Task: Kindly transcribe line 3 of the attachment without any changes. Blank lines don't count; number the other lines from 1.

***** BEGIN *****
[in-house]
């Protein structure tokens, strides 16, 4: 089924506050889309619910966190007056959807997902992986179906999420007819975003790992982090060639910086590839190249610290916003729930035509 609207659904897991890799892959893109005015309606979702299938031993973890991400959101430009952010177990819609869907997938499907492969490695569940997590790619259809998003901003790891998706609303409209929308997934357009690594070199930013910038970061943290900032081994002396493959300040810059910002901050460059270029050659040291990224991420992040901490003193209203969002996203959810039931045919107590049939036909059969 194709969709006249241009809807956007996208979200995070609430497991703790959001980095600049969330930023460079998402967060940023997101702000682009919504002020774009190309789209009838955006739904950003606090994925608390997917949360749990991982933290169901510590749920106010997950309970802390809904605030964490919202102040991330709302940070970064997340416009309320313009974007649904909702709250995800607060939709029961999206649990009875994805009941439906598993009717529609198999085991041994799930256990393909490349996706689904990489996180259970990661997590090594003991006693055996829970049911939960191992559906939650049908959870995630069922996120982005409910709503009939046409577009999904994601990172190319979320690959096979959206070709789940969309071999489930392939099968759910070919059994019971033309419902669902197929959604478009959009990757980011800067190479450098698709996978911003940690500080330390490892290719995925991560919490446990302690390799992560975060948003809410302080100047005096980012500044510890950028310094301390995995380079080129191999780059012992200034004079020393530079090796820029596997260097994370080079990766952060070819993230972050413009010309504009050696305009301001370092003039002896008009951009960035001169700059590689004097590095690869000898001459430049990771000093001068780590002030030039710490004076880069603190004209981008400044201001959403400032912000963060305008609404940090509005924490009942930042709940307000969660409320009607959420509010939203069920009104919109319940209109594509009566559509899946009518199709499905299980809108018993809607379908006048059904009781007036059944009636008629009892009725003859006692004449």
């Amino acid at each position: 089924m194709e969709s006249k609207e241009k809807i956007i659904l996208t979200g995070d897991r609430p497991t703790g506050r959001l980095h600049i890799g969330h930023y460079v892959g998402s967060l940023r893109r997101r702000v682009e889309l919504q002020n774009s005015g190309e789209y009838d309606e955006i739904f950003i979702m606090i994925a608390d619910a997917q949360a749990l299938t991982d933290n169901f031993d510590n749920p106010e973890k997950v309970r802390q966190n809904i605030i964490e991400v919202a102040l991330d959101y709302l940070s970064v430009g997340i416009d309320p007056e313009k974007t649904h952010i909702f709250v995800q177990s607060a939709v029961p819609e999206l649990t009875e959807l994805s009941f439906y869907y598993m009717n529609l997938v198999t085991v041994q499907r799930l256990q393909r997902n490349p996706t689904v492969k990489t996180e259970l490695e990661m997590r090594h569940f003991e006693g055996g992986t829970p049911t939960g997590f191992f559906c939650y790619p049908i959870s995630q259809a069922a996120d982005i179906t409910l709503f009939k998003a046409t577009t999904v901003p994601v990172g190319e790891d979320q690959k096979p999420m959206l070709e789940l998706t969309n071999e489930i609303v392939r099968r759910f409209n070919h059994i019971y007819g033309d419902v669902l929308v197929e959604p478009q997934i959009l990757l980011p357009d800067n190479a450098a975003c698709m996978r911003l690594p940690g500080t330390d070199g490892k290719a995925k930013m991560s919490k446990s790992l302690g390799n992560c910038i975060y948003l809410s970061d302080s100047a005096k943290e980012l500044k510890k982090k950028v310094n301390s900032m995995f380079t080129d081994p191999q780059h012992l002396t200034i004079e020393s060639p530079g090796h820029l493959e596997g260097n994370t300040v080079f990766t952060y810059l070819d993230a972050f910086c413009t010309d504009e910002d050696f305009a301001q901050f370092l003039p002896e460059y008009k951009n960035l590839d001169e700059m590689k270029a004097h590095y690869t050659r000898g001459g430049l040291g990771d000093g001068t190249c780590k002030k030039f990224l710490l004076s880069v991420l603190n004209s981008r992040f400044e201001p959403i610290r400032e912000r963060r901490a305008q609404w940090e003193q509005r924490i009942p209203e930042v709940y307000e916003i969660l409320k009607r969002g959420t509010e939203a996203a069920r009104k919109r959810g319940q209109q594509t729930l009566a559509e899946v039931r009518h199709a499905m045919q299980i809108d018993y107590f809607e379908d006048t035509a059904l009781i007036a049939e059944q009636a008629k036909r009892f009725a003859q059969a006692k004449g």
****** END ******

């Amino acid at each position: 089924m194709e969709s006249k609207e241009k809807i956007i659904l996208t979200g995070d897991r609430p497991t703790g506050r959001l980095h600049i890799g969330h930023y460079v892959g998402s967060l940023r893109r997101r702000v682009e889309l919504q002020n774009s005015g190309e789209y009838d309606e955006i739904f950003i979702m606090i994925a608390d619910a997917q949360a749990l299938t991982d933290n169901f031993d510590n749920p106010e973890k997950v309970r802390q966190n809904i605030i964490e991400v919202a102040l991330d959101y709302l940070s970064v430009g997340i416009d309320p007056e313009k974007t649904h952010i909702f709250v995800q177990s607060a939709v029961p819609e999206l649990t009875e959807l994805s009941f439906y869907y598993m009717n529609l997938v198999t085991v041994q499907r799930l256990q393909r997902n490349p996706t689904v492969k990489t996180e259970l490695e990661m997590r090594h569940f003991e006693g055996g992986t829970p049911t939960g997590f191992f559906c939650y790619p049908i959870s995630q259809a069922a996120d982005i179906t409910l709503f009939k998003a046409t577009t999904v901003p994601v990172g190319e790891d979320q690959k096979p999420m959206l070709e789940l998706t969309n071999e489930i609303v392939r099968r759910f409209n070919h059994i019971y007819g033309d419902v669902l929308v197929e959604p478009q997934i959009l990757l980011p357009d800067n190479a450098a975003c698709m996978r911003l690594p940690g500080t330390d070199g490892k290719a995925k930013m991560s919490k446990s790992l302690g390799n992560c910038i975060y948003l809410s970061d302080s100047a005096k943290e980012l500044k510890k982090k950028v310094n301390s900032m995995f380079t080129d081994p191999q780059h012992l002396t200034i004079e020393s060639p530079g090796h820029l493959e596997g260097n994370t300040v080079f990766t952060y810059l070819d993230a972050f910086c413009t010309d504009e910002d050696f305009a301001q901050f370092l003039p002896e460059y008009k951009n960035l590839d001169e700059m590689k270029a004097h590095y690869t050659r000898g001459g430049l040291g990771d000093g001068t190249c780590k002030k030039f990224l710490l004076s880069v991420l603190n004209s981008r992040f400044e201001p959403i610290r400032e912000r963060r901490a305008q609404w940090e003193q509005r924490i009942p209203e930042v709940y307000e916003i969660l409320k009607r969002g959420t509010e939203a996203a069920r009104k919109r959810g319940q209109q594509t729930l009566a559509e899946v039931r009518h199709a499905m045919q299980i809108d018993y107590f809607e379908d006048t035509a059904l009781i007036a049939e059944q009636a008629k036909r009892f009725a003859q059969a006692k004449g």